Aggression directed at conspecific groups is common among gregarious, territorial species, and for some species such as gray wolves (Canis lupus) intraspecific strife is the leading cause of natural mortality. Each individual in a group likely has different measures of the costs and benefits associated with a group task, such as an aggressive attack on another group, which can alter motivation and behavior. We observed 292 inter-pack aggressive interactions in Yellowstone National Park between 1 April 1995 and 1 April 2011 (>5300days of observation) in order to determine the role of both sexes, and the influence of pack, age, and other traits on aggression. We recorded the behaviors and characteristics of all individuals present during the interactions (n=534 individuals) and which individuals participated in each step (i.e. chase, attack, kill, flight) of the interaction. Overall, all wolves were more likely to chase rivals if they outnumbered their opponent, suggesting packs accurately assess their opponent's size during encounters and individuals adjust their behavior based on relative pack size. Males were more likely than females to chase rival packs and gray-colored wolves were more aggressive than black-colored wolves. Male wolves and gray-colored wolves also recorded higher cortisol levels than females and black-colored wolves, indicating hormonal support for more intense aggressive behavior. Further, we found a positive correlation between male age and probability of chasing, while age-specific participation for females remained constant. Chasing behavior was influenced by the sex of lone intruders, with males more likely to chase male intruders. This difference in behavior suggests male and female wolves may have different strategies and motivations during inter-pack aggressive interactions related to gray wolf mating systems. A division of labor between pack members concerning resource and territory defense suggests selection for specific traits related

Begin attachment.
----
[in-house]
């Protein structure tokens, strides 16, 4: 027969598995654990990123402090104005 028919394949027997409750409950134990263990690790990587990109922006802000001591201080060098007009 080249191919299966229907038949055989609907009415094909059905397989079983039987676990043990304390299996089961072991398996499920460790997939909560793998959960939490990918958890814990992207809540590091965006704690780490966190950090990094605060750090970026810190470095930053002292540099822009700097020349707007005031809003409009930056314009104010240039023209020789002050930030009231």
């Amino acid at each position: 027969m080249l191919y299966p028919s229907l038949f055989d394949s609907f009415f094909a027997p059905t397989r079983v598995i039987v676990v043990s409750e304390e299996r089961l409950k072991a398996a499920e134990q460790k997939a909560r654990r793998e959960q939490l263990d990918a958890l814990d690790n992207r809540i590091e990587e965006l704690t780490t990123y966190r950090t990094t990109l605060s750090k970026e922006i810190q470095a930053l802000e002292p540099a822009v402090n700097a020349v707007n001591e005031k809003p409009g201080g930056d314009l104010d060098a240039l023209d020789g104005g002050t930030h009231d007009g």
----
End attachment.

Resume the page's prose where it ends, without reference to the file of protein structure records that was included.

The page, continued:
5. Sexually dimorphic aggression indicates male gray wolves specialize in pack defense against conspecific groups